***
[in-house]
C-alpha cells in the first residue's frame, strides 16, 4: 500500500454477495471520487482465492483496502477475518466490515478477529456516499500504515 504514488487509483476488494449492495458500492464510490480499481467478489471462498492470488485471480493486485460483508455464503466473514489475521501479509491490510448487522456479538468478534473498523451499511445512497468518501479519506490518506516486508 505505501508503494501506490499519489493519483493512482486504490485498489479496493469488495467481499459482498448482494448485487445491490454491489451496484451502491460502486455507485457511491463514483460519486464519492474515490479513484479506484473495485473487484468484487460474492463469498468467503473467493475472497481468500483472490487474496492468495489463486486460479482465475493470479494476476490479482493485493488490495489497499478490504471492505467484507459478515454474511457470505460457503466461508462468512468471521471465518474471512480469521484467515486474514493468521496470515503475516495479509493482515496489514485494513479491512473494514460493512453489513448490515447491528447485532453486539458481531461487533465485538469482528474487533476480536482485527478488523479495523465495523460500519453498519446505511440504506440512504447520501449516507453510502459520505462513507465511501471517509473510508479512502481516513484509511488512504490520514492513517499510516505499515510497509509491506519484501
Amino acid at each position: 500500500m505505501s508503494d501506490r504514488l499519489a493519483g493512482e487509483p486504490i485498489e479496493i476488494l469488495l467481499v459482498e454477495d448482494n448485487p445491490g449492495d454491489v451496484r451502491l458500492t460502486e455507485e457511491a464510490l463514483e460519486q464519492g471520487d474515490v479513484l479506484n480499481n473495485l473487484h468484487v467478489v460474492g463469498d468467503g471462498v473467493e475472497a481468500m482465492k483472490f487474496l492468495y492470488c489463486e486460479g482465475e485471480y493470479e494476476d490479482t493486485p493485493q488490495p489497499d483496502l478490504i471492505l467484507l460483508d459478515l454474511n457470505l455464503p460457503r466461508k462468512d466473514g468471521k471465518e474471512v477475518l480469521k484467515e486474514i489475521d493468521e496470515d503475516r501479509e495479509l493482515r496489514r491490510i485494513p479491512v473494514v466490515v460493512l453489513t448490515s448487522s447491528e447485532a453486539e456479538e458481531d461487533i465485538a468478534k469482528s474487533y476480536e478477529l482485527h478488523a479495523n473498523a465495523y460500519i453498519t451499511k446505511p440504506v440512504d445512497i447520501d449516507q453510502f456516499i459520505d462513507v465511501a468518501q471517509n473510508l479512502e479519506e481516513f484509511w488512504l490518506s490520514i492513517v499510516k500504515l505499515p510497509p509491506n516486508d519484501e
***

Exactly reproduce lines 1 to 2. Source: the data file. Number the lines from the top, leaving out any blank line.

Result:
[in-house]
C-alpha cells in the first residue's frame, strides 16, 4: 500500500454477495471520487482465492483496502477475518466490515478477529456516499500504515 504514488487509483476488494449492495458500492464510490480499481467478489471462498492470488485471480493486485460483508455464503466473514489475521501479509491490510448487522456479538468478534473498523451499511445512497468518501479519506490518506516486508 505505501508503494501506490499519489493519483493512482486504490485498489479496493469488495467481499459482498448482494448485487445491490454491489451496484451502491460502486455507485457511491463514483460519486464519492474515490479513484479506484473495485473487484468484487460474492463469498468467503473467493475472497481468500483472490487474496492468495489463486486460479482465475493470479494476476490479482493485493488490495489497499478490504471492505467484507459478515454474511457470505460457503466461508462468512468471521471465518474471512480469521484467515486474514493468521496470515503475516495479509493482515496489514485494513479491512473494514460493512453489513448490515447491528447485532453486539458481531461487533465485538469482528474487533476480536482485527478488523479495523465495523460500519453498519446505511440504506440512504447520501449516507453510502459520505462513507465511501471517509473510508479512502481516513484509511488512504490520514492513517499510516505499515510497509509491506519484501